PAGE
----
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All change in the US's Afghan mission

All change in the US's Afghan mission
By Syed Saleem Shahzad

KARACHI - The direct costs of the seven-year "war on terror", which includes operations in Iraq and Afghanistan, have reached US$752 billion, if the current year's appropriation of $188 billion is included, according to the non-partisan US Congressional Budget Office.

With the situation in Afghanistan further than ever from being settled, the US response, much like the financial crisis, is to throw more money and resources at the problem.

US General David McKiernan, who commands the North Atlantic Treaty Organization's (NATO's) forces in Afghanistan, said after a meeting in Afghanistan with US Defense Secretary Robert Gates this week that he needed a permanent increase in troop levels



and other assets such as reconnaissance planes.

Although President George W Bush has said he will send an additional brigade (4,000 to 5,000 troops), McKiernan said he needed three brigades beyond that "to counter the increasing violence and speed up progress in the war". There are currently about 33,000 US troops in the country and if McKiernan gets his way, potentially more than 20,000 troops could be added once support units are counted.

Gates said the George W Bush administration was considering possible changes in its war strategy in Afghanistan, without going into detail. The Independent of London has reported that the US is pushing for sweeping changes to the military command structure in Afghanistan, so the head of international forces reports directly to US Central Command (CENTCOM) instead of NATO.

The newspaper reported that one possibility under consideration was for NATO to continue to be in charge of logistics, force protection and public affairs, while direct counter-insurgency operations would be run from CENTCOM by General David Petraeus, who now oversees US operations in Iraq and Afghanistan.

From the US perspective, seven years after the invasion that toppled the Taliban, progress and speed are certainly needed in this very costly war.

Independent Western think-tanks paint a picture in which the Taliban have a presence in over 54% of the country, including all the important towns around the capital Kabul.

The influential international policy think-tank the Senlis Council reported recently, "Research this summer shows that over half of Wardak province - which neighbors Logar province, and is just 45 minutes from Kabul by road - is under Taliban control, according to local Afghans. This information was gathered by Senlis Council researchers in June 2008, and is proof of the Taliban's resurgence in and around the capital, as well as in their southern and eastern heartlands."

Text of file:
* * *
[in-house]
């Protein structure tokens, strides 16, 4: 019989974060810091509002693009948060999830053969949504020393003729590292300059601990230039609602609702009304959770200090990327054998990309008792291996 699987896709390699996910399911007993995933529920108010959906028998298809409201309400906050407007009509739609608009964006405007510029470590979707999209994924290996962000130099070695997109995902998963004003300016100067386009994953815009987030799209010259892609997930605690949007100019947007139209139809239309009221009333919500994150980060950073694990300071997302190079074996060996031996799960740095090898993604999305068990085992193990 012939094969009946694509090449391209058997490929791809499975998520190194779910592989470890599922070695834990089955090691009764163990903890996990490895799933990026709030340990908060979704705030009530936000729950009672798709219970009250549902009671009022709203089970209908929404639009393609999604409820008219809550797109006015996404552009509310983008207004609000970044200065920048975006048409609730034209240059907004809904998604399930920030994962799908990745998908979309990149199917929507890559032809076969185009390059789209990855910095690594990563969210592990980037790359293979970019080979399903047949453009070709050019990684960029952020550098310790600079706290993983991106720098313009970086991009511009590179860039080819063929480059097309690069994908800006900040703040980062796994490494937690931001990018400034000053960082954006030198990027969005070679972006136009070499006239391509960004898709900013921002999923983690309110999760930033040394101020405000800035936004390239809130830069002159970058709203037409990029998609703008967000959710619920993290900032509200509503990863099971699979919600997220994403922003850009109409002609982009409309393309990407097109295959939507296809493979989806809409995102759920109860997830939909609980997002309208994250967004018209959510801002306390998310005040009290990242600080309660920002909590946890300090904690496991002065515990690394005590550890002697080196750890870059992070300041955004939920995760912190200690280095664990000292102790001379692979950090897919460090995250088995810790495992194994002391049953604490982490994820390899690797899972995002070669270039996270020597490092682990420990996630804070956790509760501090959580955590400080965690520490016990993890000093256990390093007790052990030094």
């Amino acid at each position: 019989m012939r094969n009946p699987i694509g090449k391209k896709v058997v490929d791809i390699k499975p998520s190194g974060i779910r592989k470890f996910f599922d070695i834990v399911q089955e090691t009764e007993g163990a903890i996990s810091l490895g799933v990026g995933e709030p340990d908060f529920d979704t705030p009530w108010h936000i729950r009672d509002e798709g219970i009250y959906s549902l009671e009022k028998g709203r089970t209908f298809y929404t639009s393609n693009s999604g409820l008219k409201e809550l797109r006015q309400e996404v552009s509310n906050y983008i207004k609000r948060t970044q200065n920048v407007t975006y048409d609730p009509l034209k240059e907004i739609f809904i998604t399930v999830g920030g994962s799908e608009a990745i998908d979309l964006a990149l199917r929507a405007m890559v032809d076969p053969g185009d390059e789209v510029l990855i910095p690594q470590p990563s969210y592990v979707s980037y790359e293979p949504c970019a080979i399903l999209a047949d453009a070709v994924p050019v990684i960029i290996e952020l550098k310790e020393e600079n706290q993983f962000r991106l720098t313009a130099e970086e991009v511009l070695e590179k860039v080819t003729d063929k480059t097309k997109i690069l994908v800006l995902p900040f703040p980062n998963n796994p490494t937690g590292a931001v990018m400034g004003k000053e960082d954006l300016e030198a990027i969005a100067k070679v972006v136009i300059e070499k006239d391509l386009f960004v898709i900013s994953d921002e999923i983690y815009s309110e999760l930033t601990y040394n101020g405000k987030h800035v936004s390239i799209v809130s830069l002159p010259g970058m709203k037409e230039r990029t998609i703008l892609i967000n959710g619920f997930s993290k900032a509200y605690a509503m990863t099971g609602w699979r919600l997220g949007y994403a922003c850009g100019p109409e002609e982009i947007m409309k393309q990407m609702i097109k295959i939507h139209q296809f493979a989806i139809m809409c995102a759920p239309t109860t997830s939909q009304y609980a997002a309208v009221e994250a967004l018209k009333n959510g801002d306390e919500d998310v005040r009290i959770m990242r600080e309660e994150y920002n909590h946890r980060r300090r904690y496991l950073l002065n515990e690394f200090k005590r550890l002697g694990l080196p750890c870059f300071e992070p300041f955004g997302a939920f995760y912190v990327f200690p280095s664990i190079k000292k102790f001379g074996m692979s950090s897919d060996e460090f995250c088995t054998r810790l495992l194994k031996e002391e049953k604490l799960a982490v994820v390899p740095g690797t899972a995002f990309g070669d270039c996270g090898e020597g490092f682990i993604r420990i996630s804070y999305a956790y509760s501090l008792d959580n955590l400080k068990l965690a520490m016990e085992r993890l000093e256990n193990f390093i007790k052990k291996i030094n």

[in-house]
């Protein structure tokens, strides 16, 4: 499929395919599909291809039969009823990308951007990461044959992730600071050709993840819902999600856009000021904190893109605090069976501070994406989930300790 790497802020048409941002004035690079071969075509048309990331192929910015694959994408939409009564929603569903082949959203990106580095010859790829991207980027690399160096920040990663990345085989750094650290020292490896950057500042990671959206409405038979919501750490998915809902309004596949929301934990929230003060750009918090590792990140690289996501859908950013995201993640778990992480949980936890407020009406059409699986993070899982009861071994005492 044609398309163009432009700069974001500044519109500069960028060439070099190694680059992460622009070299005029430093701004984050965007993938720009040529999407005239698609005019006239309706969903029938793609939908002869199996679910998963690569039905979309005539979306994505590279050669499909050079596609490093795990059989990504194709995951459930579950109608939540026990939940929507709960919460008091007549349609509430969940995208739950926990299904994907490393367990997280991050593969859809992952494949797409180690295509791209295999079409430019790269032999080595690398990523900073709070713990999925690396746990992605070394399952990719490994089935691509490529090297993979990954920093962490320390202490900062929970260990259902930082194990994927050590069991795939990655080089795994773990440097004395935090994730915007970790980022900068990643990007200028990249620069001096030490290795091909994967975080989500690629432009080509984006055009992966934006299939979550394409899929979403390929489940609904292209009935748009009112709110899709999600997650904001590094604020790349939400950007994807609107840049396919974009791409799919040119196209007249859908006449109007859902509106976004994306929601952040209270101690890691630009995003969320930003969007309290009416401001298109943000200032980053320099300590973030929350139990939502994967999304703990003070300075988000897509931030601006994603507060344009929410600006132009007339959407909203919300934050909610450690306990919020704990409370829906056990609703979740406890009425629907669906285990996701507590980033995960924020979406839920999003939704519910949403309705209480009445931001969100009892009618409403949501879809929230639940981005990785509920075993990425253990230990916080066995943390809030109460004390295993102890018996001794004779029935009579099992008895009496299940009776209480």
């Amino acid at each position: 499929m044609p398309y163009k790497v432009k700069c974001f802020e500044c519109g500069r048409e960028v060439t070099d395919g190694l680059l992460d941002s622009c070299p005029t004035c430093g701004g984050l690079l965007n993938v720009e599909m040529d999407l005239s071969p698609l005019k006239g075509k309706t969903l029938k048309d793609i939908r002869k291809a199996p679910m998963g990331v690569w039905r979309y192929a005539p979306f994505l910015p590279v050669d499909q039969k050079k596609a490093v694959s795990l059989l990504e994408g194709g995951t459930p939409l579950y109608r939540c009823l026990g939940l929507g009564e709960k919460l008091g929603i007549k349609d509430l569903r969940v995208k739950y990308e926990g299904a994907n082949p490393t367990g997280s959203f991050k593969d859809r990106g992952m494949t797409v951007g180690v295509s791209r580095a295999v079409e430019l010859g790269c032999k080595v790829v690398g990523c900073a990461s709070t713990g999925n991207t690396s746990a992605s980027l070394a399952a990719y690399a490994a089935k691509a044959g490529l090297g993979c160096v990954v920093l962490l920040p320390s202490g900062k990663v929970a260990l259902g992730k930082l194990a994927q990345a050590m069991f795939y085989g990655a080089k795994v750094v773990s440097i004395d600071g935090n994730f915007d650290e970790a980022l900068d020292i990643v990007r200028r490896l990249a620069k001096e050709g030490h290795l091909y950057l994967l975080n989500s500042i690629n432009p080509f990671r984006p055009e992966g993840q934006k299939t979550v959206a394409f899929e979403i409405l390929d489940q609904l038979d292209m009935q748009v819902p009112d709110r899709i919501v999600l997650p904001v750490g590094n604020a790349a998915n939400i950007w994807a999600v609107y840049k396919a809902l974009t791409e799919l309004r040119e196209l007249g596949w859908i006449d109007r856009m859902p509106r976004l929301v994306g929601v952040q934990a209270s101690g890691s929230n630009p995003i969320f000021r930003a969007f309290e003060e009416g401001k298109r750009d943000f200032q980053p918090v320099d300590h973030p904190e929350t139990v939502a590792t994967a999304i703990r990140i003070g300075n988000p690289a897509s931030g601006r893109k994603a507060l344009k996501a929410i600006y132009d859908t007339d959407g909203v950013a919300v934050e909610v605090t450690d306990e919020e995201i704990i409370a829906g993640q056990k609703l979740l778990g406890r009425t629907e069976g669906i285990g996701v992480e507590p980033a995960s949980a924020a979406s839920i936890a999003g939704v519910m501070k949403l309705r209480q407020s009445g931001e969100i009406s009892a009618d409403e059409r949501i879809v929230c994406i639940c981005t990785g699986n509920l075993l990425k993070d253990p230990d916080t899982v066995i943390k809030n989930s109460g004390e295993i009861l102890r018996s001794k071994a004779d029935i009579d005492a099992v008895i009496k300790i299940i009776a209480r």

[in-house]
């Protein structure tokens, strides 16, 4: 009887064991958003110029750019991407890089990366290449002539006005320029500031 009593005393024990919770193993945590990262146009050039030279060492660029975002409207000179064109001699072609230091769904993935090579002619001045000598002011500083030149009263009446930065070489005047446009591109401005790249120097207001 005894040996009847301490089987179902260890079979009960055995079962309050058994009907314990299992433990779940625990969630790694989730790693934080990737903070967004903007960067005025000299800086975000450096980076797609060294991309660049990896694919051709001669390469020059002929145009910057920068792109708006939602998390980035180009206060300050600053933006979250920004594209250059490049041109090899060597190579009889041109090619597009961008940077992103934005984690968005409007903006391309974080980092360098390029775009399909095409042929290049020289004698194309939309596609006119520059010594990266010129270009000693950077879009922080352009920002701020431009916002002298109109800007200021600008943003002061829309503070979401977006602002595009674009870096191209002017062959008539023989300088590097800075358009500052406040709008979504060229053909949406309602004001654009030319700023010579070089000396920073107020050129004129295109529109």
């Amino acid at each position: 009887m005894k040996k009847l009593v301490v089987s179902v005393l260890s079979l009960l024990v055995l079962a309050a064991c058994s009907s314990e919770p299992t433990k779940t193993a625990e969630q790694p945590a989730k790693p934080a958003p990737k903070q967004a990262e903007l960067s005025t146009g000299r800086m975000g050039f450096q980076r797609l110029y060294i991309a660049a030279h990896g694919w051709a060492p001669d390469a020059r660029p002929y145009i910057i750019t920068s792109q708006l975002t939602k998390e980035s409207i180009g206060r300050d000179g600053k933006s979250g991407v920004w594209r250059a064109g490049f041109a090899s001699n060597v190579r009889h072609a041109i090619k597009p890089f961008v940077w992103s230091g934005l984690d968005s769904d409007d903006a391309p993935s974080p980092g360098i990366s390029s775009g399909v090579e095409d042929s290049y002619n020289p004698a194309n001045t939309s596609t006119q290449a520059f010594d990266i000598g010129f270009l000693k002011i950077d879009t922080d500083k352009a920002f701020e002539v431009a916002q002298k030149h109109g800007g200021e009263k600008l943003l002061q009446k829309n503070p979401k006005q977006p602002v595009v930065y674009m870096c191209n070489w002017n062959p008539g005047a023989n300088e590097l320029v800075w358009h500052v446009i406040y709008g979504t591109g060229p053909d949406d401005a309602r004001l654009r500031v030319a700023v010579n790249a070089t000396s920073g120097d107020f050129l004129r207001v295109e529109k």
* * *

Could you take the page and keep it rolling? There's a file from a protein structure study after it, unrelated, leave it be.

Asia Times Online has reported on Taliban preparations to reach Kabul and its surroundings (Taliban have Kabul in their sights February 27, 2008).

Taliban activities in Wardak are recorded in a recently released video by the Taliban's newly formed media organ, al-Samood. Footage shows camouflaged Taliban fighters on the main highway into the capital attacking a NATO supply convoy, driving around in captured Afghan police vehicles, ferrying ammunition and making preparations for a raid.

Neither the NATO military spokesperson in Kabul nor the Afghan presidential spokesperson responded to Asia Times Online's requests for comment on the video and the security situation around the capital.

The war theater expands
Given the lack of progress in Afghanistan, the US is actively taking the war into Pakistan, where the Taliban have sanctuaries in swathes of the tribal areas across the border.

Admiral Mike Mullen, on his fifth visit to Pakistan since he became chairman of the US joint chiefs of staff a year ago, on Tuesday tried to reassure Islamabad that the US would respect Pakistan's sovereignty. But the very next day there was a further Predator drone missile attack in South Waziristan in which it was claimed that a pile of the Taliban's rockets had been hit. This follows several other drone missions over the past few weeks and an operation by US special forces that killed about 15 people.

The Pentagon says Pakistan's military and civilian government are onboard with the missile attacks, a claim Pakistan dismisses.

Either way, the US incursions have unprecedented unity between local tribesmen, the Taliban and the rank-and-file Pakistani security forces deployed on the border regions. Tribal sources tell Asia Times Online that the next time American ground forces venture into Pakistan they will meet stiff opposition from these now-combined forces.

Syed Saleem Shahzad is Asia Times Online's Pakistan Bureau Chief. He can be reached at saleem_shahzad2002@yahoo.com

(Copyright 2008 Asia Times Online (Holdings) Ltd. All rights reserved. Please contact us about sales, syndication and republishing.)


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Added: Sep-19-2008 
By: xyxyxy
In:
Iraq, Afghanistan, Middle East
Tags: Afghanistan, al qaeeda, us, nato, iraq, pakistan, fata, islamabad
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